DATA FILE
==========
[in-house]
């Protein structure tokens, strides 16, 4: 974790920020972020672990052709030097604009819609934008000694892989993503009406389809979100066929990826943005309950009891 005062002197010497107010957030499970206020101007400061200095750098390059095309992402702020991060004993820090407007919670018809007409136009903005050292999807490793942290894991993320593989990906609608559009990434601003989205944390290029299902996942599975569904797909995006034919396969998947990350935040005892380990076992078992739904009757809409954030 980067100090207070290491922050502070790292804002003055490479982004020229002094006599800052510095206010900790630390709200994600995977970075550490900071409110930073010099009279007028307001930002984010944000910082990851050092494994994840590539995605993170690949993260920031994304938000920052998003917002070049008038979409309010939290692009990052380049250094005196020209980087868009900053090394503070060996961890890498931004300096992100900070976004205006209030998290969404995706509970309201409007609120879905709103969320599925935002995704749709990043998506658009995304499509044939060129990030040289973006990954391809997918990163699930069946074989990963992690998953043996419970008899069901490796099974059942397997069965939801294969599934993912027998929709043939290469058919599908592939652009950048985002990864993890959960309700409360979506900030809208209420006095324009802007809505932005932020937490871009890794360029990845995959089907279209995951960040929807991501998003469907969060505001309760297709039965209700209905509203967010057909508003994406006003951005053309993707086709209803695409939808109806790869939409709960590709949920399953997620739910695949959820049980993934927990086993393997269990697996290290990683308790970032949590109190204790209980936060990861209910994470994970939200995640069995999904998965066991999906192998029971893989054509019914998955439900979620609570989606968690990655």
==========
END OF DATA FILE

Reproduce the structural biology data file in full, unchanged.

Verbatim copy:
[in-house]
């Protein structure tokens, strides 16, 4: 974790920020972020672990052709030097604009819609934008000694892989993503009406389809979100066929990826943005309950009891 005062002197010497107010957030499970206020101007400061200095750098390059095309992402702020991060004993820090407007919670018809007409136009903005050292999807490793942290894991993320593989990906609608559009990434601003989205944390290029299902996942599975569904797909995006034919396969998947990350935040005892380990076992078992739904009757809409954030 980067100090207070290491922050502070790292804002003055490479982004020229002094006599800052510095206010900790630390709200994600995977970075550490900071409110930073010099009279007028307001930002984010944000910082990851050092494994994840590539995605993170690949993260920031994304938000920052998003917002070049008038979409309010939290692009990052380049250094005196020209980087868009900053090394503070060996961890890498931004300096992100900070976004205006209030998290969404995706509970309201409007609120879905709103969320599925935002995704749709990043998506658009995304499509044939060129990030040289973006990954391809997918990163699930069946074989990963992690998953043996419970008899069901490796099974059942397997069965939801294969599934993912027998929709043939290469058919599908592939652009950048985002990864993890959960309700409360979506900030809208209420006095324009802007809505932005932020937490871009890794360029990845995959089907279209995951960040929807991501998003469907969060505001309760297709039965209700209905509203967010057909508003994406006003951005053309993707086709209803695409939808109806790869939409709960590709949920399953997620739910695949959820049980993934927990086993393997269990697996290290990683308790970032949590109190204790209980936060990861209910994470994970939200995640069995999904998965066991999906192998029971893989054509019914998955439900979620609570989606968690990655």